My SIT SPOT EXPERIENCE plans for today, were automatically changed when i recieve an unexpected visit located on the terrace wall. First sensation was surprise, as allways, an irremediable curiosity about what I found, and of course, very lucky. I took several photos in differents angels, and at last, I worked in the drawing that I present as exercise. Data of interest: Menophra Abruptaria. dia7febrero5 dia7febrero3
    • Andrew
      Participant
      Chirps: 4
      PXL_20220206_194305509 This was very meditative, and I enjoyed how so many different species of birds I was able to observe in just a few minutes. I confess I looked up a picture of a hawk in flight as they didn't linger and had the sun directly behind them. I also prefer using a pen, as the pencil marks tend to smudge for me.
    • Christine
      Participant
      Chirps: 9
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    • Ann
      Participant
      Chirps: 6
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    • Sue
      Participant
      Chirps: 3
      1.15.22 journal page
    • Ria
      Participant
      Chirps: 22
      It was really cold and snowy, too much so to sit outside. Instead I sat by the window and noted what was just outside of it. The sketching came easier than knowing what observations to write down. I kept wanting to edit my thoughts before jotting anything onto paper. This is good practice for me!  RVK_FieldJournal1522
    • Dawn
      Participant
      Chirps: 23
      1.  I visited a small local nature park that I have only been to a couple of times recently.  I noticed lots of broken branches and tree limbs from an early winter storm that happened a month ago. 2.  I am used to noting what birds and plants I see.  I also notate birds that I identify by sound.  I do notice the scent of things but don't always think to write it down.  Same with taste.  Since I am an experienced wild forager I am always nibbling the wild edibles that I find, but I have not recorded the tastes until today.  I will make an effort to include these in the future as the tastes are distinctive and I would like to remember them. IMG_1156
    • Anastasis
      Participant
      Chirps: 10
      WhatsApp Image 2021-11-16 at 13.01.38 I love watching birds, they have beautiful colors, their voice is so relaxing. Observing a northern cardinal was amazing!
    • Liz
      Participant
      Chirps: 5
      Color was easy, shape and spatial imagewas hard to explain
    • Beth
      Participant
      Chirps: 15
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    • Patricia
      Participant
      Chirps: 4
      Sitting on the edge of the river ravine, hearing birds, water below, city sounds in distance, fall is coming and colors are less vibrant, less smell of showers and more of aging leaves, flowers, as well as the water now lower and a dull brown versus the verdant green/white of earlier in the summer.  Sight sense easiest for me, then smell and hearing slower, almost as it has dulled over the years.  Slowing down is a challenge however if I add in breathing exercise, mindfulness meditation it has been much easier and much richer an experience.
    • Claire
      Participant
      Chirps: 5
      Spent a half hour on beach at Ediz Hook beach. Mostly Olympic Gulls, but I lucked out when a tiny group of Least Sandpipers flew in. It is as hard as hell for me to see and record what I see because the little buggers move so fast and are too tiny to see well in the first place. So I had to shift between viewing with my eyes and through my binoculars. Add to that the incredible & gorgeous details of the peep's plumage (all bright rust and gold, to my eyes at least). 20210829_145523
    • Esteban
      Participant
      Chirps: 170
      I have done sit spots not in a park, but in my house near the corner of a window.  Birds sometimes are shy but I have done a couple of sketches.
    • Donna
      Participant
      Chirps: 9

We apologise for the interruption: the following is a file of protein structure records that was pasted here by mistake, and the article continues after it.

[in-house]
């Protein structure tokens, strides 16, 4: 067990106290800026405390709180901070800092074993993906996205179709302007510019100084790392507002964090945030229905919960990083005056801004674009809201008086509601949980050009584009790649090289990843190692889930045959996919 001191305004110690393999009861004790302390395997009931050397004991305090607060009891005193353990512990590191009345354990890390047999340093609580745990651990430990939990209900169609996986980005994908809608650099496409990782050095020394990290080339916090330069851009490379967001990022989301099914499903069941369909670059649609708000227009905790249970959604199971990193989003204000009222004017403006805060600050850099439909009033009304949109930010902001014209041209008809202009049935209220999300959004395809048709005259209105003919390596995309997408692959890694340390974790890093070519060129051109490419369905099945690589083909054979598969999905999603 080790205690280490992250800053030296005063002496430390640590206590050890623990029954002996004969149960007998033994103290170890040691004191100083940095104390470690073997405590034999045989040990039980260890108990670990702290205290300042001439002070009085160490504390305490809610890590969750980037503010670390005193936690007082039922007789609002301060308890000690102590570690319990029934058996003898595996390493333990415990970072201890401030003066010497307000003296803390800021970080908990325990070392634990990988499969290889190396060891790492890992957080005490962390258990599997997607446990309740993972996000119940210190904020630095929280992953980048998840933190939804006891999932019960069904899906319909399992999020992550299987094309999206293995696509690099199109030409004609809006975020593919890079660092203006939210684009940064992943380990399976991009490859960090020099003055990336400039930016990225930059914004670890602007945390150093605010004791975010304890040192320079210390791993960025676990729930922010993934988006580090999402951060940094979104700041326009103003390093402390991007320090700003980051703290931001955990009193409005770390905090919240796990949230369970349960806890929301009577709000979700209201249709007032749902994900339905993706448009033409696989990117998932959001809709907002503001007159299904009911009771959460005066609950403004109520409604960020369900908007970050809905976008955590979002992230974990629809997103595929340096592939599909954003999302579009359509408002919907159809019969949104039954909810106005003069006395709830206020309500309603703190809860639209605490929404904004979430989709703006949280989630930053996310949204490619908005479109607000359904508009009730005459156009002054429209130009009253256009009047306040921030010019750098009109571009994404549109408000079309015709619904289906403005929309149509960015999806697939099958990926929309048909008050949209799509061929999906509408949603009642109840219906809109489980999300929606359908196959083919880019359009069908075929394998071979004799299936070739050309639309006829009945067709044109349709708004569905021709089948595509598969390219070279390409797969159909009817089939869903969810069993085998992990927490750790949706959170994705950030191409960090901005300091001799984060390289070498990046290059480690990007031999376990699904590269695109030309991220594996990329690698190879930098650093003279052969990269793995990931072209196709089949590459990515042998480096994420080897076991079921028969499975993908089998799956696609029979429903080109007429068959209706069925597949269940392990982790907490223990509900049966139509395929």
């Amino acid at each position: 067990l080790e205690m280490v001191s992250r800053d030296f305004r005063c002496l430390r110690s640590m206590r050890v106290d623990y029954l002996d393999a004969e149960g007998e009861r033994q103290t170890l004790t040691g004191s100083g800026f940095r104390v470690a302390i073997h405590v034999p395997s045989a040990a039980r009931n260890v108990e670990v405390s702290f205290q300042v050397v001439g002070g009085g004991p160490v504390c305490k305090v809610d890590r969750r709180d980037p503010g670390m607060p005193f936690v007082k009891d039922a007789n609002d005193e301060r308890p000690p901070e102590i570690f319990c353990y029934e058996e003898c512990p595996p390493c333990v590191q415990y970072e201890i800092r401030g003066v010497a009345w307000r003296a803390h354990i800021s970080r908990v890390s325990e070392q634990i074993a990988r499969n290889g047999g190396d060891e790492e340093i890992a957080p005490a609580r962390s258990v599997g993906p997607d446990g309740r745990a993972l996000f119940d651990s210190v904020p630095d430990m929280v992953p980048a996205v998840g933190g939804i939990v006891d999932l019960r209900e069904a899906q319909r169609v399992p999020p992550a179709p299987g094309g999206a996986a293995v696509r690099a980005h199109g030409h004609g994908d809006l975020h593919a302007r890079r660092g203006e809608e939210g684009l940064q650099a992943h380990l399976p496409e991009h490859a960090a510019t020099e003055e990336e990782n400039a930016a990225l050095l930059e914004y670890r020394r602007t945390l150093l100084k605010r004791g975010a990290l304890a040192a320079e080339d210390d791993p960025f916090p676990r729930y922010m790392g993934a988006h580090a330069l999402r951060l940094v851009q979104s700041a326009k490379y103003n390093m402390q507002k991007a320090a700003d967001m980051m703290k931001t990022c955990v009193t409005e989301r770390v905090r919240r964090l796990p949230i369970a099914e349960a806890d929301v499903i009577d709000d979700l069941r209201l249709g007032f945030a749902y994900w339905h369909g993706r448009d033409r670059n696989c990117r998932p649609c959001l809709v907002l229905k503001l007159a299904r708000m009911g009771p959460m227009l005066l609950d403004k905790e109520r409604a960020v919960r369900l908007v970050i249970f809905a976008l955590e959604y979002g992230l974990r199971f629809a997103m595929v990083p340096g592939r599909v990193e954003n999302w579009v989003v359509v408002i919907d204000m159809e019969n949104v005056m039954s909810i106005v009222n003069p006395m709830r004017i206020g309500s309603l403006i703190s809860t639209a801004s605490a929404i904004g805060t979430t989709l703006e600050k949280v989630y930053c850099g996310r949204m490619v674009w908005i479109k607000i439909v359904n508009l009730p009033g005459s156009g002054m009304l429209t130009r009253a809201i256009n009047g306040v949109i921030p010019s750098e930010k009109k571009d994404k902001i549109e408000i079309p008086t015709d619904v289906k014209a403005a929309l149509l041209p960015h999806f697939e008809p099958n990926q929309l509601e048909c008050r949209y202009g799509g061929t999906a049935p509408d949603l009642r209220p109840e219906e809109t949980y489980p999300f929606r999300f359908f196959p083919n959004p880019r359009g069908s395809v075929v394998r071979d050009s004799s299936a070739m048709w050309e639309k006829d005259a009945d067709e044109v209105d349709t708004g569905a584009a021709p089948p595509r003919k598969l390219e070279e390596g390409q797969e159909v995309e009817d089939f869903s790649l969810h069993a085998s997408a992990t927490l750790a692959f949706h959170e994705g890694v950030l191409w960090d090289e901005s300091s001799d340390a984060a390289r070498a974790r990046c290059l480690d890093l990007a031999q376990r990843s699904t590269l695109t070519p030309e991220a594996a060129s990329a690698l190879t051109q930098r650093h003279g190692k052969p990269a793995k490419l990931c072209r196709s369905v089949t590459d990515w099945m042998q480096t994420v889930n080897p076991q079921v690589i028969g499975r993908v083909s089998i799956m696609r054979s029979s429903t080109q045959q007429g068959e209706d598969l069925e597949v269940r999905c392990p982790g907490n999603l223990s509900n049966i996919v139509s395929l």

My journal was all written observations. I was doing a sitting survey of American Pikas, as a Citizen Scientist. They have been moving as glaciers are melting. The Oregon Zoo is supporting a project to monitor the movement of pikas into the Columbia River Gorge, and in some lower elevations around Mt. Hood. I was in the Gorge this morning. I did not spot any pikas, but heard their very characteristic "long" calls. If I had seen them, I would have taken a photo, although I do not have a powerful lens. I am comfortable with recording GPS locations, temperature, other weather conditions, time, date, etc. On my hike in (2 hours) I also recorded other observations - plants I saw, other small mammals I encountered, and birds. It was all in words. Out of my comfort zone would have been to draw or sketch these observations. I would like to do that, but haven't figured out how I could do so quickly. The actual PikaWatch part involved 20 minutes of intense searching with my binoculars. But I was on the spot for about 45 minutes, recording and observing what else was there. It was on a narrow trail, though, and other hikers occasionally came through.
    • V L
      Participant
      Chirps: 10
      Nature Journaling. Sit Spot 1. I loved my Sit Spot experience.  I was amazed at how much was going on.  I enjoyed watching the chickadees bathe in my fountain and my "awe" moment was seeing 2 Mississippi Kites in my oak tree. 2. Watching the birds came easily to me.  Trying to use my other senses was more difficult.
    • Jacqueline
      Participant
      Chirps: 14
      C68F4A79-C860-4859-BCFD-58A18D80814CMy sit spot was from my back deck looking out to yard and woods behind.  Liz was so right sitting and being quiet in my space opened senses. Even though it has stormed and continued to rain for days, I wondered if perhaps I should pick another day. The rain probably made the time of observation a little more focused.  At first no birds heard or seen but noises in the environment were more easily picked up… and even noticed the quietness.  So I observed some cone flowers and hydrangeas that are fading from the early summer glory. After about 30 minutes I heard some birds and “ Merlin “ helped me identify red bellied woodpecker and the a blue jay.    And then as I was looking for the woodpecker, some movement mid way up a vey tall pine (30 ft or more) caught my eye.  I grabbed my binoculars and there sitting in a pine branch was a barred owl 🦉 AMAZING!  A mockingbird looked like it was harassing the owl and the owl took flight. It kept low, and swooped into the woods. So cool to see — and I would have missed it if I hadn’t been doing “sit/observe”.